Am I entitled to Housing Benefit?

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Q. I am moving into private rented accommodation, could I be entitled to Housing Benefit?

Housing Benefit is a benefit for people on a low income to help them pay their rent and rates. You may be able to get Housing Benefit if you are on other benefits, work part-time or work full-time on a low income.

Who can get Housing Benefit

To get Housing Benefit you must be responsible for paying the rent or rates. It does not matter if your landlord is the Housing Executive, a housing association or a private landlord.

You can also claim Housing Benefit if you rent a room in a hostel or are a boarder.

You can claim it if you share a flat or a house and can get Housing Benefit as a joint tenant or a sub-tenant.

You cannot get Housing Benefit if you rent your home from the Crown or you are 16 or 17 and have been in care, there are some exceptions to this.

You must also live in the accommodation for which you are claiming Housing Benefit.

There are some people who will be treated as though they are not responsible for paying rent even though they are paying it, for example, if you are renting from a close relative who also lives in the home.

When you will be treated as not paying rent

In some situations, the Housing Executive may treat you as if you are not responsible for paying the rent, even though you have to pay it, and you will not get Housing Benefit.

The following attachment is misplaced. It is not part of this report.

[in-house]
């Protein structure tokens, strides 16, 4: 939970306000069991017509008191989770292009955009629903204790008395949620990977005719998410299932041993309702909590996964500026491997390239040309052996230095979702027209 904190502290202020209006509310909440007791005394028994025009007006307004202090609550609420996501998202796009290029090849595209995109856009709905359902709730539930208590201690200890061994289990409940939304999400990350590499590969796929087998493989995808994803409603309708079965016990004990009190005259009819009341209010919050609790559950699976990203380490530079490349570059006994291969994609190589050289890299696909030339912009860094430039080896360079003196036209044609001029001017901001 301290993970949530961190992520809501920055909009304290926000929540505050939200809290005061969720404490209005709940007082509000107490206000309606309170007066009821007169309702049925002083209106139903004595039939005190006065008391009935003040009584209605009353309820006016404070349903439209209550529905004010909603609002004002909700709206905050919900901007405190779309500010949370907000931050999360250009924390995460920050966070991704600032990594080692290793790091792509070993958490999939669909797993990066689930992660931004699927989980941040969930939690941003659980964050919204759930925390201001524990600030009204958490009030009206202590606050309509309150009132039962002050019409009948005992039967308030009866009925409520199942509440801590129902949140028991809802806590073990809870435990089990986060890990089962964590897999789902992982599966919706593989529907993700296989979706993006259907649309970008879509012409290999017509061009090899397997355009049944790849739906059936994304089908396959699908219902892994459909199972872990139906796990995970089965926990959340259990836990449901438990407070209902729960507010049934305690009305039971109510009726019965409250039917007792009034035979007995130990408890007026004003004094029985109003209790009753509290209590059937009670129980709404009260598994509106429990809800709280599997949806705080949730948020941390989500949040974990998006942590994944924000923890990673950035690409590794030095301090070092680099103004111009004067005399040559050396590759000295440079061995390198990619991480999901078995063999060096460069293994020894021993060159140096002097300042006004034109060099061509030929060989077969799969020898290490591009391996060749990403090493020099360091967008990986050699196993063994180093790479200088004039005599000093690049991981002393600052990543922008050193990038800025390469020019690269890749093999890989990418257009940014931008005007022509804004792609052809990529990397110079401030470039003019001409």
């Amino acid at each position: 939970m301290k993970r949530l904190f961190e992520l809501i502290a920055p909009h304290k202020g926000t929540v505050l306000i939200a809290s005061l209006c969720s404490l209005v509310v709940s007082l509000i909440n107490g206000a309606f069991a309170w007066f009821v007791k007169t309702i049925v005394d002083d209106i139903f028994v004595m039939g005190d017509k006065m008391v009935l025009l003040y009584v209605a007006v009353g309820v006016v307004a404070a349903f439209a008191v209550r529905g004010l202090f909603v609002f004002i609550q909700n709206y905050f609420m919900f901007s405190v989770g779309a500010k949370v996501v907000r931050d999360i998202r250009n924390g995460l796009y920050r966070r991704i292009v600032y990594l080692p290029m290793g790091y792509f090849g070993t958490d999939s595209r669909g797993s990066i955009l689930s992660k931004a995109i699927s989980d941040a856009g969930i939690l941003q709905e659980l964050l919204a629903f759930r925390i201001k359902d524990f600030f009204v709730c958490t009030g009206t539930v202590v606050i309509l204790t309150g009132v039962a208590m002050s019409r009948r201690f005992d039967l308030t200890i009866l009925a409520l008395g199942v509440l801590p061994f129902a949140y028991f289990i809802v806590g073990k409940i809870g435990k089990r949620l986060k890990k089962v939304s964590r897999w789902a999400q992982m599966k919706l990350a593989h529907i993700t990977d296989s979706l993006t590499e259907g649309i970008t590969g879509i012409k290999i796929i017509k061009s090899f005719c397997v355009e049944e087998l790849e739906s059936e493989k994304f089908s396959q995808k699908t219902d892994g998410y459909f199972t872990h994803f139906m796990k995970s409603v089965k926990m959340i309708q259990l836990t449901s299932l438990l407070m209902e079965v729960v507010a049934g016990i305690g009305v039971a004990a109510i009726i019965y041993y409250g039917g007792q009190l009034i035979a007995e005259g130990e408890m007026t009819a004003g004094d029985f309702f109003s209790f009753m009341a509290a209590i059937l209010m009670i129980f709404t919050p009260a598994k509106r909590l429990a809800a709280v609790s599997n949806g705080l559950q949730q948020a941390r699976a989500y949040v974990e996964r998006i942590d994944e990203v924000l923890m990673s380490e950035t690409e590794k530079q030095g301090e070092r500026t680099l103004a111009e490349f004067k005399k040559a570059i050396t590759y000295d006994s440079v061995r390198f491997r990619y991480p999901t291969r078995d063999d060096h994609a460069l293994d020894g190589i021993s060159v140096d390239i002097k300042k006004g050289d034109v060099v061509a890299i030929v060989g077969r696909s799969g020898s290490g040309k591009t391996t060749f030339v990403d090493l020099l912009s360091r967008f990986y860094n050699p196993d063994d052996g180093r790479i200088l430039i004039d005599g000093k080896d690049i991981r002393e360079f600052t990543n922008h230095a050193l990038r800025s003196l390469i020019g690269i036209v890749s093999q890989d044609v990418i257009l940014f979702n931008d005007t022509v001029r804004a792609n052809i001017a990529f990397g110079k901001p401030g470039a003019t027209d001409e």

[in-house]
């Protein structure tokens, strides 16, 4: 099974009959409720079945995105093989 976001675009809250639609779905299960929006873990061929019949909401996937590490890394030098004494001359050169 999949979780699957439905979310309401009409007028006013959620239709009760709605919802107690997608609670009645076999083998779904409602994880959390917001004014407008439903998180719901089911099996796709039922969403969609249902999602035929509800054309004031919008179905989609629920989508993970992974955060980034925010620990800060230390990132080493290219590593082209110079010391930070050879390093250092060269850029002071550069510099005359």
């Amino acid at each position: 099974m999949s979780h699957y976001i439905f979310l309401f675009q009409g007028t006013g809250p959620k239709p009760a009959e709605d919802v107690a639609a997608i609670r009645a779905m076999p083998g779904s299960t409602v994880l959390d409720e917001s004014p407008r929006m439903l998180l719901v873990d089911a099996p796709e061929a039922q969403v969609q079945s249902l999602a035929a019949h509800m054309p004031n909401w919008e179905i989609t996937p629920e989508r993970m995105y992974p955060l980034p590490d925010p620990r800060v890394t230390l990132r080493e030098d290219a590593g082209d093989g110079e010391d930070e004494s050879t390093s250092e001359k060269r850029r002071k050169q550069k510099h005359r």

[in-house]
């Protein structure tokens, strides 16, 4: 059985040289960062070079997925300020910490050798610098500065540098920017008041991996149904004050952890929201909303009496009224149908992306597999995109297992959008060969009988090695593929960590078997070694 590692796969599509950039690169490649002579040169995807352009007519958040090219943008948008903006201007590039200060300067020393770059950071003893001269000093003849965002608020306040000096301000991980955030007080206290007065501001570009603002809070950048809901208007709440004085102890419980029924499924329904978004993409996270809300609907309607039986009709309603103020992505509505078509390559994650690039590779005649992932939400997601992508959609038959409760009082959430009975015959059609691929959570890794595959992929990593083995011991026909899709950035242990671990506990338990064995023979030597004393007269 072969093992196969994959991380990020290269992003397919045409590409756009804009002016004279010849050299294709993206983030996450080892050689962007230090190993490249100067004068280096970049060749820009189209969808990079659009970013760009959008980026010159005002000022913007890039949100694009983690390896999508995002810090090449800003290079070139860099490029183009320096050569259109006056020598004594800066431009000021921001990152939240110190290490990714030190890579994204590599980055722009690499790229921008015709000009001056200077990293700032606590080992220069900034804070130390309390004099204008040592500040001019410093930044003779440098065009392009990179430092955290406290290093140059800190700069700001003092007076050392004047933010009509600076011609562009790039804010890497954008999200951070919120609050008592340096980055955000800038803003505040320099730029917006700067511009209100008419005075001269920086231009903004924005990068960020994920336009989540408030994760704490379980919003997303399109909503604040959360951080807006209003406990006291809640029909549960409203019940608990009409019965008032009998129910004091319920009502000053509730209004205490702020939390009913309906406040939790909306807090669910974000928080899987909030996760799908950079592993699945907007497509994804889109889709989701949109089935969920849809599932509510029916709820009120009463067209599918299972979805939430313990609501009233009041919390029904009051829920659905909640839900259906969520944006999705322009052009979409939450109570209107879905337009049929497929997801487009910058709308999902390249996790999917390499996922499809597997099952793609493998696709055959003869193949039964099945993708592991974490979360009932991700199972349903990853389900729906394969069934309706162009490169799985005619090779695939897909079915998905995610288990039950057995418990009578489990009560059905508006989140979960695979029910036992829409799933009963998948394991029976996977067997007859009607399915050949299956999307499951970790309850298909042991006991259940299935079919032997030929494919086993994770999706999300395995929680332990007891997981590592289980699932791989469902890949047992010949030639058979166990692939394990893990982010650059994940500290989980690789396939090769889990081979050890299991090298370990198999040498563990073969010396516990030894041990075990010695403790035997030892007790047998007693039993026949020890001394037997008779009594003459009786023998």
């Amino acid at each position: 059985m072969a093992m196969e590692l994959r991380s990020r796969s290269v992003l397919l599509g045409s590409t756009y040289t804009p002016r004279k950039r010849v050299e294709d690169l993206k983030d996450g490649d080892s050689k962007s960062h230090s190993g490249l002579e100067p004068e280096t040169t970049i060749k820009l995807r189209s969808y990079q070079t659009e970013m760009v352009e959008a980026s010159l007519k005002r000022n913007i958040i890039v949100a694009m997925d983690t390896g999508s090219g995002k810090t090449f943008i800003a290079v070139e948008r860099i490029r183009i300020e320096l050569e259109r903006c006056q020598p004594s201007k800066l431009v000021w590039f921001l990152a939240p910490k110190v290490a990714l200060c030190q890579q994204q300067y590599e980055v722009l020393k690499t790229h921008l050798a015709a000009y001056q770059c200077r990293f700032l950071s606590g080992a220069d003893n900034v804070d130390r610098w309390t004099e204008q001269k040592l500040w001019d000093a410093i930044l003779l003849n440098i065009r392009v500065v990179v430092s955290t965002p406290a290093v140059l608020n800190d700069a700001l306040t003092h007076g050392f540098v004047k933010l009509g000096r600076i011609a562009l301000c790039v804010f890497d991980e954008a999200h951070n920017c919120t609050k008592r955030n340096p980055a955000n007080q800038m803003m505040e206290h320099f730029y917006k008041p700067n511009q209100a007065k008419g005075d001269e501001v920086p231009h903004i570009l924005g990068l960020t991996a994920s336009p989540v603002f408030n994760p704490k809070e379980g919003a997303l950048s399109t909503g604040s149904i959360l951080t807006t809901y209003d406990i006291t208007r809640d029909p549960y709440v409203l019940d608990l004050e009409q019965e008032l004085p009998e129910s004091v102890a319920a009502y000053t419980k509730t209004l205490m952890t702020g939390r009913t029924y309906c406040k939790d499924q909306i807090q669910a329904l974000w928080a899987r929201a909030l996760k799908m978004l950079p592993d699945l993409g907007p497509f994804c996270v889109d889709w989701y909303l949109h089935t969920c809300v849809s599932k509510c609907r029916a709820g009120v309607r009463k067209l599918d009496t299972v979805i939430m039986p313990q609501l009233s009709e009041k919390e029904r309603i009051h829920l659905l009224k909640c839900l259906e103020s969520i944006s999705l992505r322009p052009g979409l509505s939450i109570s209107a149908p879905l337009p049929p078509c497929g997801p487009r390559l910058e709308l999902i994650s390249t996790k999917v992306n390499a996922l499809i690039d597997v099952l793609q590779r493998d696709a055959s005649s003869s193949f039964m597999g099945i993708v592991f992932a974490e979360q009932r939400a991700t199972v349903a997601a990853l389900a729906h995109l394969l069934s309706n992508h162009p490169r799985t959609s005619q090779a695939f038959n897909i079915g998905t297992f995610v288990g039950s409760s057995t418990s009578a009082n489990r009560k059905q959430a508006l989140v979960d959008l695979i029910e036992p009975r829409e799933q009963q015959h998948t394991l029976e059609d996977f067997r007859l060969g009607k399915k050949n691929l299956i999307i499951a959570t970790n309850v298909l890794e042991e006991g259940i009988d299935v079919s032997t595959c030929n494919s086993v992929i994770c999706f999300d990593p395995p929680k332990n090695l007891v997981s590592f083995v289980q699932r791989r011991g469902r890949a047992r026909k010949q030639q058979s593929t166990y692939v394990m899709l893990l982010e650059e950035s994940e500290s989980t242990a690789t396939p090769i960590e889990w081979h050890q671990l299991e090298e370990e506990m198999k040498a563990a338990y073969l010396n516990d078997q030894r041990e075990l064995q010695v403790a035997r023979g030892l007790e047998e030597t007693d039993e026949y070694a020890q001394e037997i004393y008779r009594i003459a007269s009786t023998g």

This will be the case if you have a rental agreement the Housing Executive thinks is ‘non-commercial’, for example, because it is not legally enforceable.You may be excluded from Housing Benefit by this rule if you pay rent to a close relative who lives in the home, or to a former partner for the home where you used to live together.

It can apply if you pay rent to a company or trust that you have some connection with. It can also apply if you (or your partner) used to own the home and your ownership ended within the last five years.

It can apply if you live in your home as a condition of your employment or your partner’s employment, or if you live there because you are a member of a religious order which provides you with your living costs.

The Housing Executive may also apply this rule if they think the rental arrangement has been set up only to get Housing Benefit.

Restrictions on how much rent Housing Benefit will cover

If you pay rent to a private landlord, the Housing Benefit you receive will normally be restricted to an amount set by the Housing Executive using Local Housing Allowance rules, this may not cover your full rent.

If you are a Housing Executive or registered housing association tenant, your Housing Benefit will not be restricted in this way.

How much Housing Benefit can you get

To get Housing Benefit, you must have income and capital below a certain level. However, if you’re getting certain benefits, different rules apply and you may qualify for the maximum amount.

How much Housing Benefit you can get depends on how much rent you pay, what income you have coming in and where you live. From May 31, 2016, it can also depend on the total amount you get from all benefits.

This is known as the Benefit Cap.

Housing Benefit will not cover some costs and services which could be included in your rent, for example, charges for heating, hot water, lighting or cooking, and payments for food or fuel.

Also, the Housing Benefit you can get may be reduced if another person lives with you who could be expected to pay towards their accommodation, even if they do not.

Get free, confidential and independent advice from your nearest Citizens Advice at or for further information go to